infected cell starting to manufacture viruses

Figure 2. Cell with virus infecting. The virus DNA has been inserted into the cell nucleus.

infected cell illustrates the initial response to viral infection

Figure 3. Infected cell starting to manufacture viruses which are seen in the cytoplasm of the cell.

Antigen— Any substance inside living body and is considered foreign or harmful to that body. Most antigens are protein. Antibodies are made in response to antigens that are considered potentially harmful to the body. When a cell is infected by a virus there are certain antigens that appear on the infected cell. These antigens are recognized as being foreign, and antibody production is initiated. In our analogy these antigens were represented by tank barrels or tank parts.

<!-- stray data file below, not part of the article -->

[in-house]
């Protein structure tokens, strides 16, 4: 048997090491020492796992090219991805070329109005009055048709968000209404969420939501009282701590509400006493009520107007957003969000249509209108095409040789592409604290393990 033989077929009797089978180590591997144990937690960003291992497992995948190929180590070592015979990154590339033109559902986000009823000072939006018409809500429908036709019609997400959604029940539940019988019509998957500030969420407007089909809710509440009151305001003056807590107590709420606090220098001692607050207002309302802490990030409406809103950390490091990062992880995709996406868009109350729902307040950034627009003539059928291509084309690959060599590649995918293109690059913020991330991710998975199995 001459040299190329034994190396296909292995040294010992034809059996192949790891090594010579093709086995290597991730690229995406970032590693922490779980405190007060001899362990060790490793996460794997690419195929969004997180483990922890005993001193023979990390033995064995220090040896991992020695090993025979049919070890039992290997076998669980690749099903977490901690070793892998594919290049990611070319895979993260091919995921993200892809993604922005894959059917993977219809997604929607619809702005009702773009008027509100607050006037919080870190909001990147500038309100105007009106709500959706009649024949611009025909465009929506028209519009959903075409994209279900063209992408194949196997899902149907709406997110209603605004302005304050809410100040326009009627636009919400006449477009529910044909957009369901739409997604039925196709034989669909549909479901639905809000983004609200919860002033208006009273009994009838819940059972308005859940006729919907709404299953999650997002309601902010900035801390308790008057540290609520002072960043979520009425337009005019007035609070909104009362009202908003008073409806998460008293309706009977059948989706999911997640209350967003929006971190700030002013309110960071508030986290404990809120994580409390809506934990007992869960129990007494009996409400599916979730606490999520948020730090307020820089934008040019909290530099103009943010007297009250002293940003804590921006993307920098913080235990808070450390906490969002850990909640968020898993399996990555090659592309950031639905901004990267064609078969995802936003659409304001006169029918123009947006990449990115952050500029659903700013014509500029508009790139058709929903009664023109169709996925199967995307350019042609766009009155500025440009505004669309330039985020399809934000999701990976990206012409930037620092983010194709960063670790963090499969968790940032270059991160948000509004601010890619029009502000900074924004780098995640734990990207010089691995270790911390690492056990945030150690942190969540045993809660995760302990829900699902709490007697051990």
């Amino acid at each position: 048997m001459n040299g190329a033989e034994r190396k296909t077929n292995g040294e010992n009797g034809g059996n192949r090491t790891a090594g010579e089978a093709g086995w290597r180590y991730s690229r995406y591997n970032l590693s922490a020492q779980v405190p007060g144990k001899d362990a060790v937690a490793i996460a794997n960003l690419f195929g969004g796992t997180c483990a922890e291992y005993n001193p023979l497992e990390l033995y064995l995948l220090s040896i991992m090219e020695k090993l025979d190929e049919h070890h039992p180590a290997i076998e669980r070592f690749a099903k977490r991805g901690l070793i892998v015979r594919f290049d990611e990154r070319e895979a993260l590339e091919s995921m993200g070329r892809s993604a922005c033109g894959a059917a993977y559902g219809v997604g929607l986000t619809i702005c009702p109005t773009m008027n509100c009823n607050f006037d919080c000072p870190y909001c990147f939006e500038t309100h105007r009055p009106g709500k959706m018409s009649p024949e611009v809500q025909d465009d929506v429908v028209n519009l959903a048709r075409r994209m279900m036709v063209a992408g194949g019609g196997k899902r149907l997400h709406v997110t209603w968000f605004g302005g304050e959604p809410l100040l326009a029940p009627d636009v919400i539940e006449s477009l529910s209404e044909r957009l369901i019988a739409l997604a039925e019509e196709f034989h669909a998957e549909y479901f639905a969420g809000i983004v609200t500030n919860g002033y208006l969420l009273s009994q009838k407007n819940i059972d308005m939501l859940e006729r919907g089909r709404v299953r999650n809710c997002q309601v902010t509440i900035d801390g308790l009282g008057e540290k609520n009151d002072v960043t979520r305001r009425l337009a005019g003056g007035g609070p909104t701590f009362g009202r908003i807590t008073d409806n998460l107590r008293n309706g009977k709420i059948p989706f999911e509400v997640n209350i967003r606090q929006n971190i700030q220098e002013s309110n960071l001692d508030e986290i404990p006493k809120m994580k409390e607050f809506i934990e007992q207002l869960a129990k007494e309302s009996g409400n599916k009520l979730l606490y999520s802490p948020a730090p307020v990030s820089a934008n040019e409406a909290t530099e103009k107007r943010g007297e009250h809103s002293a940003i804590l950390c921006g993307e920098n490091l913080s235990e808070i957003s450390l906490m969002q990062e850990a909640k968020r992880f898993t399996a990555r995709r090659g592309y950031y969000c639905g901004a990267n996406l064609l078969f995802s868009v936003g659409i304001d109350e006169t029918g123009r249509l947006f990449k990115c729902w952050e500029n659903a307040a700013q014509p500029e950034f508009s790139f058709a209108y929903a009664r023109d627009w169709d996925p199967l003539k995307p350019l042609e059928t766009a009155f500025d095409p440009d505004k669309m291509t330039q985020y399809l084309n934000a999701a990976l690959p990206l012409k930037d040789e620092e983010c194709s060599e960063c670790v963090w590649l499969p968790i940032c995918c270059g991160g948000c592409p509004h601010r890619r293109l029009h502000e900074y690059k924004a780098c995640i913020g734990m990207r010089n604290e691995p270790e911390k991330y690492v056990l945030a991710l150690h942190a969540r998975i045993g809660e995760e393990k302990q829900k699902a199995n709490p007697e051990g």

Antibody— Chemical substance manufactured in the body to protect the body against infectious organisms. Antibodies are manufactured in response to an antigen or foreign substance in the body. Antibodies are made by B-lymphocytes in the lymph nodes. These lymphocytes will take antigens from macrophages and process them in a way as to make an antibody which will inactivate the foreign material. Antibodies have differing types – called classes. All antibodies are considered immunoglobulins( immune system globular proteins). The abbreviation for immunoglobulin is Ig. The differing classes of antibodies are IgG, IgA, IgM, IgE, and IgD. These differing classes usually have differing functions:

IgA— Is the antibody class that is found in mucous secretions. These secretions are found in the respiratory tract as snot, in the gastrointestinal tract as mucous that mixes with ingested food, and in the genitourinary tract. This class of antibody acts as the first line of defense against foreign invasion. IgA antibodies can be formed very quickly. The antibodies are formed within 24 to 48 hours. The intranasal vaccinations are designed to stimulate this type of immunity. The intranasal vaccines are Bordetella, F.I.P., F.V.R.C.